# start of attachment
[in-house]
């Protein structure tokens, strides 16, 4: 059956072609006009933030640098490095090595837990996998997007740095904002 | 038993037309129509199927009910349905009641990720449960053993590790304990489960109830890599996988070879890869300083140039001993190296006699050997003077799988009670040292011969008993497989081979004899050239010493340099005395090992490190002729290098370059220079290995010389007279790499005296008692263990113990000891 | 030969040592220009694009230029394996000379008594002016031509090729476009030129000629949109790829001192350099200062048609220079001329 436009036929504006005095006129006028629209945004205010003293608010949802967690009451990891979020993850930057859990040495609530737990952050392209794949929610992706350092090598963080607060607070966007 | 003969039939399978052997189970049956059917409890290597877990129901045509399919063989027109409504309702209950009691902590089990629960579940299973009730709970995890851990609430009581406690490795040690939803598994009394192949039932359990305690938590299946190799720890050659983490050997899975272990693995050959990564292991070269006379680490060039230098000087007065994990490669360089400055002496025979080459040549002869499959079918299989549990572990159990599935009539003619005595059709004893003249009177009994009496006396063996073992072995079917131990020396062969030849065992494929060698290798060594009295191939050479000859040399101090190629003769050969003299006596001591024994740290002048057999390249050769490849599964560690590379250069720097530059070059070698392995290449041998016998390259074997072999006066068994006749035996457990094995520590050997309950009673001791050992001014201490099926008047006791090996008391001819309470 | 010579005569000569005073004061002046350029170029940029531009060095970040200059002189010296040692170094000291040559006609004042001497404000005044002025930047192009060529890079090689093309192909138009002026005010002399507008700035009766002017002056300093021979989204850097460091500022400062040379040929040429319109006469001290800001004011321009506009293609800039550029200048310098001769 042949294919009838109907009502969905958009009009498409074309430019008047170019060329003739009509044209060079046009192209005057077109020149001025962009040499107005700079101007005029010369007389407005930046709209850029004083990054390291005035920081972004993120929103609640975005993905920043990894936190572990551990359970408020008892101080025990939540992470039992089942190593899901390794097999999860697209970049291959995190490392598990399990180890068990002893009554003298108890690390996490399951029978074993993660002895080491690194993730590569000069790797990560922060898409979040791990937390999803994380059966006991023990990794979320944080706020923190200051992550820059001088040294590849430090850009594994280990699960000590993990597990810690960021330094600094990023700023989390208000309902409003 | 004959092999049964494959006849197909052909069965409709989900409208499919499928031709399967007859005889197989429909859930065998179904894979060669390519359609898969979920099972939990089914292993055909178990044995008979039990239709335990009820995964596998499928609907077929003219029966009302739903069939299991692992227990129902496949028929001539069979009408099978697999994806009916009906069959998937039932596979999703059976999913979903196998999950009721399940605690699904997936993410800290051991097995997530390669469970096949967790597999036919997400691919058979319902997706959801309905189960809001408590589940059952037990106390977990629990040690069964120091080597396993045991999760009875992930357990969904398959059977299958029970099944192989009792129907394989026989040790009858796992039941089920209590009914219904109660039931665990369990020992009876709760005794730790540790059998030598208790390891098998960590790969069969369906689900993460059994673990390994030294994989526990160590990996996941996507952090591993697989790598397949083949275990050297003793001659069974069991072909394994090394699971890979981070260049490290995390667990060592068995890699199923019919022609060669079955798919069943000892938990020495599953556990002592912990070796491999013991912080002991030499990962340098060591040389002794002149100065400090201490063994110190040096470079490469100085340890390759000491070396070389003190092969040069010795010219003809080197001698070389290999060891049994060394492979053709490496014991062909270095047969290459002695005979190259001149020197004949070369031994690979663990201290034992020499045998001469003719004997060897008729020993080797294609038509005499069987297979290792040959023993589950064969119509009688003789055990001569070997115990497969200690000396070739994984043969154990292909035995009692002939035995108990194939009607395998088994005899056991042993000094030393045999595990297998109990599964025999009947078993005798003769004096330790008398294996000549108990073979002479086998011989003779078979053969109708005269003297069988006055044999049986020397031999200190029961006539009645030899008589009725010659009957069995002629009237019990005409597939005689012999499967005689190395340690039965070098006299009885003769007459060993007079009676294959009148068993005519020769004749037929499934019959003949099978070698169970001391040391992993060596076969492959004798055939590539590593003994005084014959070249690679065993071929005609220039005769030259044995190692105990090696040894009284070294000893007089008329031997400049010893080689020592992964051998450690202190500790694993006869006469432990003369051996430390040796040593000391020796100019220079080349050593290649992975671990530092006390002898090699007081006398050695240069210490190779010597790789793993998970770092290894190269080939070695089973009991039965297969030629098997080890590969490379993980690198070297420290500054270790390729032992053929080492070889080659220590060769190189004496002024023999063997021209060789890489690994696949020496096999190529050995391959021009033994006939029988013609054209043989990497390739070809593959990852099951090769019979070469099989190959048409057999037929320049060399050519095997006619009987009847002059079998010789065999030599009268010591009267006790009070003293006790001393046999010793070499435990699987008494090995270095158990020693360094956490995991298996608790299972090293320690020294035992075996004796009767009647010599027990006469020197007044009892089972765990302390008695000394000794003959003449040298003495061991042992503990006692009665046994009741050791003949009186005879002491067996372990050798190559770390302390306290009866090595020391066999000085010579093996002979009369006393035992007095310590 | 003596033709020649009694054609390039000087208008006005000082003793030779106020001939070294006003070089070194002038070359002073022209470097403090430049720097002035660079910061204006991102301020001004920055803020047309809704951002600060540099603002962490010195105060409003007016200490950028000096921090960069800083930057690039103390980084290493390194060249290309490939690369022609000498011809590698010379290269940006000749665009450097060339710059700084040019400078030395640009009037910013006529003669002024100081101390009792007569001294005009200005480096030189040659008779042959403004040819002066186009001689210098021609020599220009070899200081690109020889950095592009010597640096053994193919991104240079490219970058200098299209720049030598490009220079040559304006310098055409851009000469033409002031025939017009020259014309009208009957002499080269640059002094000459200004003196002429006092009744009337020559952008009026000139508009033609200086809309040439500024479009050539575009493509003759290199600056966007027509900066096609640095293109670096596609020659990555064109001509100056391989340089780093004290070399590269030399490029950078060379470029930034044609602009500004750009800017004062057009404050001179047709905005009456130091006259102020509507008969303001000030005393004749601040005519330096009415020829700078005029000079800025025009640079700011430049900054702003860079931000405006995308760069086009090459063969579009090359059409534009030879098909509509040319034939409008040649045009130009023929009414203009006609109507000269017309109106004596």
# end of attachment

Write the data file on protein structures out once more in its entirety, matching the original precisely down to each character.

[in-house]
């Protein structure tokens, strides 16, 4: 059956072609006009933030640098490095090595837990996998997007740095904002 | 038993037309129509199927009910349905009641990720449960053993590790304990489960109830890599996988070879890869300083140039001993190296006699050997003077799988009670040292011969008993497989081979004899050239010493340099005395090992490190002729290098370059220079290995010389007279790499005296008692263990113990000891 | 030969040592220009694009230029394996000379008594002016031509090729476009030129000629949109790829001192350099200062048609220079001329 436009036929504006005095006129006028629209945004205010003293608010949802967690009451990891979020993850930057859990040495609530737990952050392209794949929610992706350092090598963080607060607070966007 | 003969039939399978052997189970049956059917409890290597877990129901045509399919063989027109409504309702209950009691902590089990629960579940299973009730709970995890851990609430009581406690490795040690939803598994009394192949039932359990305690938590299946190799720890050659983490050997899975272990693995050959990564292991070269006379680490060039230098000087007065994990490669360089400055002496025979080459040549002869499959079918299989549990572990159990599935009539003619005595059709004893003249009177009994009496006396063996073992072995079917131990020396062969030849065992494929060698290798060594009295191939050479000859040399101090190629003769050969003299006596001591024994740290002048057999390249050769490849599964560690590379250069720097530059070059070698392995290449041998016998390259074997072999006066068994006749035996457990094995520590050997309950009673001791050992001014201490099926008047006791090996008391001819309470 | 010579005569000569005073004061002046350029170029940029531009060095970040200059002189010296040692170094000291040559006609004042001497404000005044002025930047192009060529890079090689093309192909138009002026005010002399507008700035009766002017002056300093021979989204850097460091500022400062040379040929040429319109006469001290800001004011321009506009293609800039550029200048310098001769 042949294919009838109907009502969905958009009009498409074309430019008047170019060329003739009509044209060079046009192209005057077109020149001025962009040499107005700079101007005029010369007389407005930046709209850029004083990054390291005035920081972004993120929103609640975005993905920043990894936190572990551990359970408020008892101080025990939540992470039992089942190593899901390794097999999860697209970049291959995190490392598990399990180890068990002893009554003298108890690390996490399951029978074993993660002895080491690194993730590569000069790797990560922060898409979040791990937390999803994380059966006991023990990794979320944080706020923190200051992550820059001088040294590849430090850009594994280990699960000590993990597990810690960021330094600094990023700023989390208000309902409003 | 004959092999049964494959006849197909052909069965409709989900409208499919499928031709399967007859005889197989429909859930065998179904894979060669390519359609898969979920099972939990089914292993055909178990044995008979039990239709335990009820995964596998499928609907077929003219029966009302739903069939299991692992227990129902496949028929001539069979009408099978697999994806009916009906069959998937039932596979999703059976999913979903196998999950009721399940605690699904997936993410800290051991097995997530390669469970096949967790597999036919997400691919058979319902997706959801309905189960809001408590589940059952037990106390977990629990040690069964120091080597396993045991999760009875992930357990969904398959059977299958029970099944192989009792129907394989026989040790009858796992039941089920209590009914219904109660039931665990369990020992009876709760005794730790540790059998030598208790390891098998960590790969069969369906689900993460059994673990390994030294994989526990160590990996996941996507952090591993697989790598397949083949275990050297003793001659069974069991072909394994090394699971890979981070260049490290995390667990060592068995890699199923019919022609060669079955798919069943000892938990020495599953556990002592912990070796491999013991912080002991030499990962340098060591040389002794002149100065400090201490063994110190040096470079490469100085340890390759000491070396070389003190092969040069010795010219003809080197001698070389290999060891049994060394492979053709490496014991062909270095047969290459002695005979190259001149020197004949070369031994690979663990201290034992020499045998001469003719004997060897008729020993080797294609038509005499069987297979290792040959023993589950064969119509009688003789055990001569070997115990497969200690000396070739994984043969154990292909035995009692002939035995108990194939009607395998088994005899056991042993000094030393045999595990297998109990599964025999009947078993005798003769004096330790008398294996000549108990073979002479086998011989003779078979053969109708005269003297069988006055044999049986020397031999200190029961006539009645030899008589009725010659009957069995002629009237019990005409597939005689012999499967005689190395340690039965070098006299009885003769007459060993007079009676294959009148068993005519020769004749037929499934019959003949099978070698169970001391040391992993060596076969492959004798055939590539590593003994005084014959070249690679065993071929005609220039005769030259044995190692105990090696040894009284070294000893007089008329031997400049010893080689020592992964051998450690202190500790694993006869006469432990003369051996430390040796040593000391020796100019220079080349050593290649992975671990530092006390002898090699007081006398050695240069210490190779010597790789793993998970770092290894190269080939070695089973009991039965297969030629098997080890590969490379993980690198070297420290500054270790390729032992053929080492070889080659220590060769190189004496002024023999063997021209060789890489690994696949020496096999190529050995391959021009033994006939029988013609054209043989990497390739070809593959990852099951090769019979070469099989190959048409057999037929320049060399050519095997006619009987009847002059079998010789065999030599009268010591009267006790009070003293006790001393046999010793070499435990699987008494090995270095158990020693360094956490995991298996608790299972090293320690020294035992075996004796009767009647010599027990006469020197007044009892089972765990302390008695000394000794003959003449040298003495061991042992503990006692009665046994009741050791003949009186005879002491067996372990050798190559770390302390306290009866090595020391066999000085010579093996002979009369006393035992007095310590 | 003596033709020649009694054609390039000087208008006005000082003793030779106020001939070294006003070089070194002038070359002073022209470097403090430049720097002035660079910061204006991102301020001004920055803020047309809704951002600060540099603002962490010195105060409003007016200490950028000096921090960069800083930057690039103390980084290493390194060249290309490939690369022609000498011809590698010379290269940006000749665009450097060339710059700084040019400078030395640009009037910013006529003669002024100081101390009792007569001294005009200005480096030189040659008779042959403004040819002066186009001689210098021609020599220009070899200081690109020889950095592009010597640096053994193919991104240079490219970058200098299209720049030598490009220079040559304006310098055409851009000469033409002031025939017009020259014309009208009957002499080269640059002094000459200004003196002429006092009744009337020559952008009026000139508009033609200086809309040439500024479009050539575009493509003759290199600056966007027509900066096609640095293109670096596609020659990555064109001509100056391989340089780093004290070399590269030399490029950078060379470029930034044609602009500004750009800017004062057009404050001179047709905005009456130091006259102020509507008969303001000030005393004749601040005519330096009415020829700078005029000079800025025009640079700011430049900054702003860079931000405006995308760069086009090459063969579009090359059409534009030879098909509509040319034939409008040649045009130009023929009414203009006609109507000269017309109106004596």